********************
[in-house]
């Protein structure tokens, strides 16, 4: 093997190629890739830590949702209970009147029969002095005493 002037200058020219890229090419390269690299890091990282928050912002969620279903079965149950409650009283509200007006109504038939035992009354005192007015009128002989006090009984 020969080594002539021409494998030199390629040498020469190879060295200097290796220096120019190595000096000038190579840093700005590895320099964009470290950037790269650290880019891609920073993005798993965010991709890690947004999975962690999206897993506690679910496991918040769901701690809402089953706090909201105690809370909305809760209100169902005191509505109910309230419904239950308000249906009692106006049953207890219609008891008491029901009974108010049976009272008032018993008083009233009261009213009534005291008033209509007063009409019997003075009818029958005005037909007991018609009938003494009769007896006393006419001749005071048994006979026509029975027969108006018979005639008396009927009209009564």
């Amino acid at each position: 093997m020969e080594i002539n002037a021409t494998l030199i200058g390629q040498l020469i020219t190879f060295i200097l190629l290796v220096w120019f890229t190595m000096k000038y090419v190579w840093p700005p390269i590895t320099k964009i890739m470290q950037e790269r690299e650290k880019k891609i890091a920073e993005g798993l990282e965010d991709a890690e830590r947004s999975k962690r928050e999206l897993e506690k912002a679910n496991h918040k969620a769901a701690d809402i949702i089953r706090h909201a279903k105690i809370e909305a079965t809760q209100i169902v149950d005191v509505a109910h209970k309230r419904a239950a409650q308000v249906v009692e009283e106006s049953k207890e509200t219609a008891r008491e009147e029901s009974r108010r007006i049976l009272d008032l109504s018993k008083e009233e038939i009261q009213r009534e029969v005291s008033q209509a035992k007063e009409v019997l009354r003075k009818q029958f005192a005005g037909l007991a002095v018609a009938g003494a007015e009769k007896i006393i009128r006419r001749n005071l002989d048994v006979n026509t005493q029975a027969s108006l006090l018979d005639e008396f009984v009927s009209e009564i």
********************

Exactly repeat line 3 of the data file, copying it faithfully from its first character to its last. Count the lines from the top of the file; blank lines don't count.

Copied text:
């Amino acid at each position: 093997m020969e080594i002539n002037a021409t494998l030199i200058g390629q040498l020469i020219t190879f060295i200097l190629l290796v220096w120019f890229t190595m000096k000038y090419v190579w840093p700005p390269i590895t320099k964009i890739m470290q950037e790269r690299e650290k880019k891609i890091a920073e993005g798993l990282e965010d991709a890690e830590r947004s999975k962690r928050e999206l897993e506690k912002a679910n496991h918040k969620a769901a701690d809402i949702i089953r706090h909201a279903k105690i809370e909305a079965t809760q209100i169902v149950d005191v509505a109910h209970k309230r419904a239950a409650q308000v249906v009692e009283e106006s049953k207890e509200t219609a008891r008491e009147e029901s009974r108010r007006i049976l009272d008032l109504s018993k008083e009233e038939i009261q009213r009534e029969v005291s008033q209509a035992k007063e009409v019997l009354r003075k009818q029958f005192a005005g037909l007991a002095v018609a009938g003494a007015e009769k007896i006393i009128r006419r001749n005071l002989d048994v006979n026509t005493q029975a027969s108006l006090l018979d005639e008396f009984v009927s009209e009564i």